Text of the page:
Connect with us

Fluke DMM recommendations?

Discussion in 'Electronic Repair' started by Matt J. McCullar, Aug 19, 2007.

Scroll to continue with content
  1. My trusty Fluke 77, which I've fondly used nearly every day for about 20
    years, is about to give up the ghost. I've already taken it apart and
    repaired it several times over the years, but I get the feeling that it's
    not long for this world. It's giving me warning signals to "abandon ship."
    I do hate to part with it, but it's simply wearing out and it's time to
    upgrade.

    Yeah, I know, I can simply shop on-line or visit local pawn shops and buy
    another. There are plenty of them out there, but I'm not really comfortable
    buying a used meter. Lord knows what's happened to it, and I took good care
    of MINE. And I doubt Fluke is still making 77s. (If I'm wrong, please tell
    me.) I've worked on mine often enough over its lifetime that if I sent it
    to Fluke for real repair and calibration, they'd just laugh and stuff it
    right back in the box and ship it back to me with a note saying "Buy a new
    one." (The store I bought it from, Industrial Electronics, just off
    Montgomery Street in Fort Worth, closed several years ago.) Does Fluke
    offer refurbished models for sale? (Sorry for not checking that in
    advance...)

    The Fluke 77 does everything I need, but there's one feature that I've
    practically never used: Touch-Hold. I mention this because I'm sure Fluke's
    current new crop of digital multimeters can do everything the 77 did, plus
    a great deal more. I don't want anything more than what I've got now; I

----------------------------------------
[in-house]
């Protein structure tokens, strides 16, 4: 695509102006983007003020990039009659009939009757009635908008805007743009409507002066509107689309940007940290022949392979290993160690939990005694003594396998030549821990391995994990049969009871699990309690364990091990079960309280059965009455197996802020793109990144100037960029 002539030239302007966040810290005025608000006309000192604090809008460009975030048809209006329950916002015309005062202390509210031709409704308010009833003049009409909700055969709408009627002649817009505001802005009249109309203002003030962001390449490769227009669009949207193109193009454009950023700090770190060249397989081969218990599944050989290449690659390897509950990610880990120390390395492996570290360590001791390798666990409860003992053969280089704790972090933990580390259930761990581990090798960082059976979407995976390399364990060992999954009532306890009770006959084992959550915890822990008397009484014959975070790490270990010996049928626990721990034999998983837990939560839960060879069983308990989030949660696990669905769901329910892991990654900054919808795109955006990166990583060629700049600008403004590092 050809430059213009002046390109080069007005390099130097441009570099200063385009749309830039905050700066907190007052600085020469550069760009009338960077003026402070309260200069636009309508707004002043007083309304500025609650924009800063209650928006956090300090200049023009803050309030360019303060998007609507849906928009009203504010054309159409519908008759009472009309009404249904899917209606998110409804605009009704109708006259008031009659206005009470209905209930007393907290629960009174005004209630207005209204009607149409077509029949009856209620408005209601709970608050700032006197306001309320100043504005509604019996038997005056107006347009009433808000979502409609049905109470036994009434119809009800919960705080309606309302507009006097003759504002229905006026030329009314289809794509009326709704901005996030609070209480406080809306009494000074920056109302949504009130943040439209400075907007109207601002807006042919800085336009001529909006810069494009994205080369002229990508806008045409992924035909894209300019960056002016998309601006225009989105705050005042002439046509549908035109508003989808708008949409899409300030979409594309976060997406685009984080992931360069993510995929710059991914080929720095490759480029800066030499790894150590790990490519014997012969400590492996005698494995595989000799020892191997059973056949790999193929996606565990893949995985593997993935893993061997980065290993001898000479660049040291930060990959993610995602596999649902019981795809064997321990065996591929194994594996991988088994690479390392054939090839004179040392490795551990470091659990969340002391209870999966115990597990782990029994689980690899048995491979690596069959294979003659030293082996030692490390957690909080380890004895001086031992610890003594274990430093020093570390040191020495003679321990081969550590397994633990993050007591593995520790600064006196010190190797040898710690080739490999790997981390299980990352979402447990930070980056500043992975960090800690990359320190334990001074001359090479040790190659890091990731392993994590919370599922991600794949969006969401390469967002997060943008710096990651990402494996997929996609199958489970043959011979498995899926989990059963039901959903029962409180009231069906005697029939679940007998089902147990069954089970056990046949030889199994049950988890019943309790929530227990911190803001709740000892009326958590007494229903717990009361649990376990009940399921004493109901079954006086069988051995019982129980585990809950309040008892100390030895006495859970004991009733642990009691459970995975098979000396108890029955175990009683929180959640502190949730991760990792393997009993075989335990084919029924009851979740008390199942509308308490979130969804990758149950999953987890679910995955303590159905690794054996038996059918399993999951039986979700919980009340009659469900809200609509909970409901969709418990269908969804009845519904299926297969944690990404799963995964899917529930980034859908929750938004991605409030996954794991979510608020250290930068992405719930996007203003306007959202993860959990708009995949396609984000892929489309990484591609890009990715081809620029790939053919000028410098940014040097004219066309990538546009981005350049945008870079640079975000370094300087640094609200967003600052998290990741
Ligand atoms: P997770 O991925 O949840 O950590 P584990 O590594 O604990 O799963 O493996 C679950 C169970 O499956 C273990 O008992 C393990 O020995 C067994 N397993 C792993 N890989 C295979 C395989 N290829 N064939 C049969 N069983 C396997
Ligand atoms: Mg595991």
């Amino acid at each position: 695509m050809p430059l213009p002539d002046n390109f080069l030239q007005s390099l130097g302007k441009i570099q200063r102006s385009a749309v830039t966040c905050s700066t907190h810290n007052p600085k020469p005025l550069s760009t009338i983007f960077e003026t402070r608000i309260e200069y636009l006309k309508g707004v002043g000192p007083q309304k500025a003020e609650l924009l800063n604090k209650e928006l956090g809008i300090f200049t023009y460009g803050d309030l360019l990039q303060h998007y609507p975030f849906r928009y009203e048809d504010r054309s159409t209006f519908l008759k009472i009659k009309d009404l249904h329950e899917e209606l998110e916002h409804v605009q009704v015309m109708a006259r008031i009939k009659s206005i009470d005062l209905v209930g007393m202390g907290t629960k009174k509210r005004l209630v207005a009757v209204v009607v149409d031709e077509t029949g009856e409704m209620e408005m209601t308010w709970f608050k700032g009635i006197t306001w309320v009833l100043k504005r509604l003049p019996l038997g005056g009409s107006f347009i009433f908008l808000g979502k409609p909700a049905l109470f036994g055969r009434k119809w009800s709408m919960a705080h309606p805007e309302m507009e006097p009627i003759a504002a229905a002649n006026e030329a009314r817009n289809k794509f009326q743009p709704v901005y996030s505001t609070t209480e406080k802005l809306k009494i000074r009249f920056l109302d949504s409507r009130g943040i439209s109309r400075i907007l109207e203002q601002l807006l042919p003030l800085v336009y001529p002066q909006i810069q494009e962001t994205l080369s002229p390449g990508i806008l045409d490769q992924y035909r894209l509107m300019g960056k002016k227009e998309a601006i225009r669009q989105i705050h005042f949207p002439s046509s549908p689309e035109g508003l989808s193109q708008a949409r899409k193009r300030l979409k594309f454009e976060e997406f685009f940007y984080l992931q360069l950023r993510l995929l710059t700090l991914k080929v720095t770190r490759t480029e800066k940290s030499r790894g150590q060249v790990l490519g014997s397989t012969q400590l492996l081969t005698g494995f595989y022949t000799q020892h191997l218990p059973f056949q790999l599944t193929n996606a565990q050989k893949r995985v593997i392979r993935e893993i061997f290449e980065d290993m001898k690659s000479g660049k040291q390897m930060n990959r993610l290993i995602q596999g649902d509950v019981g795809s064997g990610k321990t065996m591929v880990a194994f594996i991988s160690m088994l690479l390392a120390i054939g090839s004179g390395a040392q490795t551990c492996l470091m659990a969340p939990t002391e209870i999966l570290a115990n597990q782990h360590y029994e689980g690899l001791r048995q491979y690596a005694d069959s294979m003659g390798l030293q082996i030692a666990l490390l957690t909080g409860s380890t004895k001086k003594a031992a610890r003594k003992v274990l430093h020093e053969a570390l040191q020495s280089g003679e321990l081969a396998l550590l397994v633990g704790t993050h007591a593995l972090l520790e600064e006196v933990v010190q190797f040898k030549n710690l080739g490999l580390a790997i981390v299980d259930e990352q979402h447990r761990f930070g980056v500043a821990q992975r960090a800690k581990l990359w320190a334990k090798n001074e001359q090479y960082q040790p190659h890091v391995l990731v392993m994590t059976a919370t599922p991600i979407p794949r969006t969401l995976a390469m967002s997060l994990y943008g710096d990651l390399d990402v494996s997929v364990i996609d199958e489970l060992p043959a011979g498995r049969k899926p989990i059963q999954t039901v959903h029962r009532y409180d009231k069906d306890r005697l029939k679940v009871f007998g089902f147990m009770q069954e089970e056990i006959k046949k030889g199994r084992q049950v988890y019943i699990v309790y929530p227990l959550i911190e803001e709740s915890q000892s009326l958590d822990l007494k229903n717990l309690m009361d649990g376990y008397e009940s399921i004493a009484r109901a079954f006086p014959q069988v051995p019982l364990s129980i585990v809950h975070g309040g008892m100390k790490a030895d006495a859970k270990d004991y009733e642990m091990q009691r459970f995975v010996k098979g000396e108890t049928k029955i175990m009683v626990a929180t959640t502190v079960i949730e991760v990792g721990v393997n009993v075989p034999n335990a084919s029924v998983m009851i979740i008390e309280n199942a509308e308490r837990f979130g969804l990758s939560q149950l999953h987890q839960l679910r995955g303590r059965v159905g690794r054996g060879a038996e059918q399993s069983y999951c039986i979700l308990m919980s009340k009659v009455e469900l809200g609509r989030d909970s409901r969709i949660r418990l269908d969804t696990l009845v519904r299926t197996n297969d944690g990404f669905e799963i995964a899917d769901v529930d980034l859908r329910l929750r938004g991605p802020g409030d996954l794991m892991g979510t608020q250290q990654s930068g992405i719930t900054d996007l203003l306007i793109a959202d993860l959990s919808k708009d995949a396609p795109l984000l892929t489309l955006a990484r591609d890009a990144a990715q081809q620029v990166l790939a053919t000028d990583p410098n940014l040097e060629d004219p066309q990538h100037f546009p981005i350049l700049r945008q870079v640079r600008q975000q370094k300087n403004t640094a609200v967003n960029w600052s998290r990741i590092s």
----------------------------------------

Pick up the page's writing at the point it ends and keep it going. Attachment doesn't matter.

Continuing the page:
wouldn't use the capacitance test function, or a big LCD scope meter, or a
    USB port, or an automatic dish washer or anything else. I'd just like to
    replace what I've got with something new, be it a new model number or
    whatever.

    There's a Fry's Electronics here in Arlington that carries a lot of good
    test equipment (I bought a Tektronix dual-polarity benchtop power supply
    from them a few years ago on sale because it was a showroom model, and I'm
    still very pleased with it), but I haven't gone shopping there yet because I
    wanted to ask everyone here first: What should I look for in today's Fluke
    DMMs, and which ones should I avoid?

    I'd like to keep the same physical size if at all possible, because the
    original 77 fits snugly into my toolbox (an old ammunition box). I don't
    think anything much bigger would fit in there.

    Now for my next problem: making my old meter fit in my photo album. :)

    Thanks!!!
    Matt J. McCullar, KJ5BA
    Arlington, TX
     
  2. Guest

    Check with Fluke.

    a) many have actual lifetime guarantees.
    b) they will fix many others for a nominal fee, if any.

    Peter Wieck
    Wyncote, PA
     
  3. Eeyore

    Eeyore Guest

  4. JANA

    JANA Guest

    I would recommend the Fluke 87 series. Check them out. These are excellent
    meters for general troubleshooting. This is the main stream model we use in
    our facilities.

    We also have a number of Fluke 27 military versions. These are used mainly
    in outdoor conditions in all weather conditions. The 27 does not have all
    the features of the 87, but it is still good for general troubleshooting. I
    believe the 27 will even float! It is water proof.

    Fluke gives excellent warranty plans, and they give excellent service and
    calibration.